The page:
Sweeney agrees. He thinks that once the field started to focus on targeting extracellular tau, research became driven by a narrative more than data. “We are not trying sufficiently to understand the exact functional consequences of tau coding and non-coding genetic variants, how, for example, the tau coding variants change native tau protein interactions. And we are not using all the tools we now have available to validate our therapeutic hypotheses,” he said. Indeed, once tau leaves its home base on microtubules, it does not merely form neurofibrillary tangles. Rather, it can interfere broadly with cell biology, including lysosomal degradation, nucleocytoplasmic transport, synapse and mitochondrial function (Sep 2019 conference news; Jan 2019 news; Tracy et al., 2019).
Other neurodegenerative protein targets are not looking much snappier. Last March, Roche halted a Phase 3 trial of its antisense oligonucleotide (ASO) therapy against huntingtin. Though tominersen reduced CSF mHtt by half, treated patients fared no better than those on placebo (Mar 2018 news; Endpoints news). This came as no surprise to Espay. “The ASO did exactly what it was intended to do. It lowered htt in CSF, but the brain atrophy and behavior got worse.”
Still, the end of tominersen was an especially painful blow to the Huntington's community, because a week later, a Phase 1/2 ASO developed by Wave Life Sciences was also discontinued (Kwon, 2021).
Ezzat and Espay suggest adding back these proteins, rather than trying to deplete them. “We want to replace peptides that are there with proteins that are less aggregation-prone,” said Ezzat. This type of approach is already being used to treat diabetes, where pramlintide, a less-amyloidogenic form of amylin, is injected along with insulin to reduce blood-sugar levels.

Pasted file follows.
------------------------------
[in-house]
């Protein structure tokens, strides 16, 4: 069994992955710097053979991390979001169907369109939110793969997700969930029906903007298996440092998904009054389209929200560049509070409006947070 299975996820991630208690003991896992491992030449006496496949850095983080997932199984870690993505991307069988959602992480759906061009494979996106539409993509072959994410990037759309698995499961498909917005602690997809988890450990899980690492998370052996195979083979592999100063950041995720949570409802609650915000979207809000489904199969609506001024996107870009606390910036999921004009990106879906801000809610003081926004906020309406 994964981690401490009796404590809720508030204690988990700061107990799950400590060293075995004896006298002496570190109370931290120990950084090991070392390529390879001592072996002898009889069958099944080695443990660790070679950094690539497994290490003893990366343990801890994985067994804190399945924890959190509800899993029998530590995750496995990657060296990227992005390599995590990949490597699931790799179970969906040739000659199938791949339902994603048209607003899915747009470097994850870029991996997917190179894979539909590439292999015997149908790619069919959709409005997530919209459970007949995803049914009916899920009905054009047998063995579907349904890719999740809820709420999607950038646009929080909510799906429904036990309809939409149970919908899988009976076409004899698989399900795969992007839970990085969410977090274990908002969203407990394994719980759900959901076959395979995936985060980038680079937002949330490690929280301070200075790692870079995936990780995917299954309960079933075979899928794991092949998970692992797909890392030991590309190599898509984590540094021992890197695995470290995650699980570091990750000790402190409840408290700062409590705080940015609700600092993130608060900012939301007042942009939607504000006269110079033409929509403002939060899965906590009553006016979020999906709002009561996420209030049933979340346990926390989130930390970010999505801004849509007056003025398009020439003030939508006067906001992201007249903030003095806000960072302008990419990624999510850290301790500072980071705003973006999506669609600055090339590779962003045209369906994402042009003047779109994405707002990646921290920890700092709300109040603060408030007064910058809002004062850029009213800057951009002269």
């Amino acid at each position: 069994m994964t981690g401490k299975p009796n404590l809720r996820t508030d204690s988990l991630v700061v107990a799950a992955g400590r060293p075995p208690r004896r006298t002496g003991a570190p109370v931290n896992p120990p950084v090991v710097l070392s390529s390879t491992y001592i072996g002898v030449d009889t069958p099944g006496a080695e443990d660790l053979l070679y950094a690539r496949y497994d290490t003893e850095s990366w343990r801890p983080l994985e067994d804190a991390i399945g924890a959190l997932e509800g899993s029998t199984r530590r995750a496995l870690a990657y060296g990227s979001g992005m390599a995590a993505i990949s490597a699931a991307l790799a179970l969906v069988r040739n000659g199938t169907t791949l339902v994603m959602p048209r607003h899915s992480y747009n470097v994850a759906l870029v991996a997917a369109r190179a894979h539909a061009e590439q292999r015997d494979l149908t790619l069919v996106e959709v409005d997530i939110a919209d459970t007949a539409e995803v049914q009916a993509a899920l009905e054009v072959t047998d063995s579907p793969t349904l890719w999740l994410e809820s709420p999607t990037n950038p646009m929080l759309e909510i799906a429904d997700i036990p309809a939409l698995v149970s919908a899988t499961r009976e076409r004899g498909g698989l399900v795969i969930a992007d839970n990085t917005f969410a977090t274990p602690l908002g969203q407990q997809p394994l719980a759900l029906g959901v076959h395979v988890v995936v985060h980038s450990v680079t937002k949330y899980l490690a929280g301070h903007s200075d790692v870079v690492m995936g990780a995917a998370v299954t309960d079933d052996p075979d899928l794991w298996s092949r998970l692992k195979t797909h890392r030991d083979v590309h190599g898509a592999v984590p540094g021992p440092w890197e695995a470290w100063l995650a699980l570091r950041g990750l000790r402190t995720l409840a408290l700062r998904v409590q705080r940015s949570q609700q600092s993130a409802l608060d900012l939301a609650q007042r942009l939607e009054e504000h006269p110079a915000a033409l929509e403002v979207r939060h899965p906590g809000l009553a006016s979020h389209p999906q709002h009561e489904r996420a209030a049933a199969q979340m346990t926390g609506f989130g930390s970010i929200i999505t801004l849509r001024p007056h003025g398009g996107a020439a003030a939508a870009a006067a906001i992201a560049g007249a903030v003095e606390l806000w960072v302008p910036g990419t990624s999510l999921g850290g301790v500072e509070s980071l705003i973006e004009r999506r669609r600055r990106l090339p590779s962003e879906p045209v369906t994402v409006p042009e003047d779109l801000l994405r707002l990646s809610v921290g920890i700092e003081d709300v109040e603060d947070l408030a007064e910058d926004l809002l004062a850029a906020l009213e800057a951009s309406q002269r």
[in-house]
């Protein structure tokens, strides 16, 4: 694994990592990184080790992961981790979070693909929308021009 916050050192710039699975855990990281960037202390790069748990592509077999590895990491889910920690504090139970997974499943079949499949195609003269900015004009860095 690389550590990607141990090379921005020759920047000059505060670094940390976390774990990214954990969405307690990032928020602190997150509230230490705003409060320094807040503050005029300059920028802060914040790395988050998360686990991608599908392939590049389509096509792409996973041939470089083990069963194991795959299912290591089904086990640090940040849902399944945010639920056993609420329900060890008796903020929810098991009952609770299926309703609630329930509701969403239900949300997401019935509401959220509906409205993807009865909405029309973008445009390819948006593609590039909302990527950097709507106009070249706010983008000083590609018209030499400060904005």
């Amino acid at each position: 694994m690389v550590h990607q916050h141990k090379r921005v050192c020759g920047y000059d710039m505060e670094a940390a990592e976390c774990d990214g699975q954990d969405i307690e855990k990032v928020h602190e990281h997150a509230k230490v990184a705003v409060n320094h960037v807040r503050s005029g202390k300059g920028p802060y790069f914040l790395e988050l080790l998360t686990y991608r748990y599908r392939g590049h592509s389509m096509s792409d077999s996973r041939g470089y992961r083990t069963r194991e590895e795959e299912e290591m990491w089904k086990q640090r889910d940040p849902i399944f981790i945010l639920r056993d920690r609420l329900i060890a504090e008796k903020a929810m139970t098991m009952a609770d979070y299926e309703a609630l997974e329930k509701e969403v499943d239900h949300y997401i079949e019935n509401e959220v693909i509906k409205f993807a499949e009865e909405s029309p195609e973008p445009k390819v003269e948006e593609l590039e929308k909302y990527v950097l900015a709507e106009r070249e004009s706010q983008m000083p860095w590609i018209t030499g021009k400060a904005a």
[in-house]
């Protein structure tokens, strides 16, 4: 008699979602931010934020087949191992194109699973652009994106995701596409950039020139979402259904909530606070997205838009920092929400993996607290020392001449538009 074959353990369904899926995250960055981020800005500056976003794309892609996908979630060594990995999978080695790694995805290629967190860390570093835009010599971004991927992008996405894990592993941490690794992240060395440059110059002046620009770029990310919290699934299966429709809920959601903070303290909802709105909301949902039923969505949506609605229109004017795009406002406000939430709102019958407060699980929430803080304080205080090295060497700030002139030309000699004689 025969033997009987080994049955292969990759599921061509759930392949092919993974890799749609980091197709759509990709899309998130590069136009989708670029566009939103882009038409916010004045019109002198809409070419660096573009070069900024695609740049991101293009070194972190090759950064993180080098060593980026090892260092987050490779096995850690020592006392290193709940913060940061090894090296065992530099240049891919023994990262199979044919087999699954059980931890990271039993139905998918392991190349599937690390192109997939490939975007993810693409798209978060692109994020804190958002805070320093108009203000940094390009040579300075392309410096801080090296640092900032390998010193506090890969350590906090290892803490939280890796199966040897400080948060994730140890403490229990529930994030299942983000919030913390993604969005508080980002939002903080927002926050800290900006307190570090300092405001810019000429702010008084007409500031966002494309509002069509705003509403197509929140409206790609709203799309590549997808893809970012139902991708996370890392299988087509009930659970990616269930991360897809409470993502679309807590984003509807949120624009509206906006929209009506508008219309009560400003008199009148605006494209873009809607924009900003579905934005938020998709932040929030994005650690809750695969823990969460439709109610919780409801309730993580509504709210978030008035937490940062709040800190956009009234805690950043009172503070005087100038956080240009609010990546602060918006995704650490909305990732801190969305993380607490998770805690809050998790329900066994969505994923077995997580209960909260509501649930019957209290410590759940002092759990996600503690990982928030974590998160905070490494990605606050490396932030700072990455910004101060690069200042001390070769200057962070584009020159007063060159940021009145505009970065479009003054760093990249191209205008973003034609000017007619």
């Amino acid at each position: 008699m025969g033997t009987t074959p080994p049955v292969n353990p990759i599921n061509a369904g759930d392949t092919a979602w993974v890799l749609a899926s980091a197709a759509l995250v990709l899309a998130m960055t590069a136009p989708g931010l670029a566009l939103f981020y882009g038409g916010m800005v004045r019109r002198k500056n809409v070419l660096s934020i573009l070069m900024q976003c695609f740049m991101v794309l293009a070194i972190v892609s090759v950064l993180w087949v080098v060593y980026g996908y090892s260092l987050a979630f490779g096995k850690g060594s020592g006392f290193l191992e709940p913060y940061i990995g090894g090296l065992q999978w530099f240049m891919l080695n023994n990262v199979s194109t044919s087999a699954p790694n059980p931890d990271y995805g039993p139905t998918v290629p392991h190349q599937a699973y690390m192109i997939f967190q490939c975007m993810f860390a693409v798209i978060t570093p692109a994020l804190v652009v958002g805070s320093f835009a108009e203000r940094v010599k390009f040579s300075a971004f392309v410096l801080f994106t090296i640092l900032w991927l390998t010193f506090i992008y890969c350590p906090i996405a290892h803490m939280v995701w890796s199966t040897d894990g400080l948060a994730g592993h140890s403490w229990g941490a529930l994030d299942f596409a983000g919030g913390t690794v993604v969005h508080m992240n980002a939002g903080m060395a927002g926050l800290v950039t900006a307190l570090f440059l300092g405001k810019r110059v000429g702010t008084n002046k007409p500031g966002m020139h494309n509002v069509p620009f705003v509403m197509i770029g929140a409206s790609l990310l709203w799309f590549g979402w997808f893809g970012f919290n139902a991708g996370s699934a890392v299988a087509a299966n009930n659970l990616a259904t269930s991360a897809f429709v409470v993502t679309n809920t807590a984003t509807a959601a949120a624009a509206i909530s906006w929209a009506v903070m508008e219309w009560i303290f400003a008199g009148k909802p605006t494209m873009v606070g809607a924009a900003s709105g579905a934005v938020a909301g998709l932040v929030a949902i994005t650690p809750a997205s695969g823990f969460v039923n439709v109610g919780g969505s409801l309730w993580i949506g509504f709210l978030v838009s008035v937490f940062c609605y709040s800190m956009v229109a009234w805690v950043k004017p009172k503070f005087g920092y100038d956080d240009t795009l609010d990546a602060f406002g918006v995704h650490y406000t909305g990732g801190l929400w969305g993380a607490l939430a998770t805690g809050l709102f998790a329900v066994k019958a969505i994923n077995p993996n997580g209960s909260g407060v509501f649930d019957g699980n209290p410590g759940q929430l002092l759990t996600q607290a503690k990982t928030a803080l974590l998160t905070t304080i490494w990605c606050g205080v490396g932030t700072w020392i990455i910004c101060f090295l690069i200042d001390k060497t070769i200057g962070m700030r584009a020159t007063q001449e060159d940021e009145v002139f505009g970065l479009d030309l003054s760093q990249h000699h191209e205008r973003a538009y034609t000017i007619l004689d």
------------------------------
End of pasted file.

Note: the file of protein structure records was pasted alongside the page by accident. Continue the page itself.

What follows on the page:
Whether the field is chasing the wrong biomarkers and targets will be hard to answer until a treatment improves clinical outcomes. “Only then we will be able to qualify a biomarker,” said Zetterberg. “For now, we are in limbo but I’m more optimistic after seeing recent data on donanemab and lecanemab. There looks to be some type of clinical benefit, and that’s why the Phase 3 trials will be super important.”
Knopman agreed that without a clinical outcome, the field is hamstrung trying to validate a marker, but he is less optimistic about targeting amyloid. “The mark of a sophisticated field is that it doesn’t make the same mistake 10 times before approaching epidemiological claims of therapeutic benefits with more skepticism,” he said.—Tom Fagan
- Protective APP Mutation Found—Supports Amyloid Hypothesis
- Biogen Shelves Gosuranemab After Negative Alzheimer’s Trial
- Gosuranemab, Biogen’s Anti-Tau Immunotherapy, Does Not Fly for PSP
- N-Terminal Tau Antibodies Fade, Mid-Domain Ones Push to the Fore
- First Cognitive Signal that Tau Immunotherapy Works?
- AbbVie’s Tau Antibody Flops in Progressive Supranuclear Palsy
- Can Induced Neurons Identify Early Signs of Neurodegeneration?
- Invasion of the Microtubules: Mutant Tau Deforms Neuronal Nuclei
- Antisense Therapy Cuts Huntingtin Protein in CSF by Half
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No Available Further Reading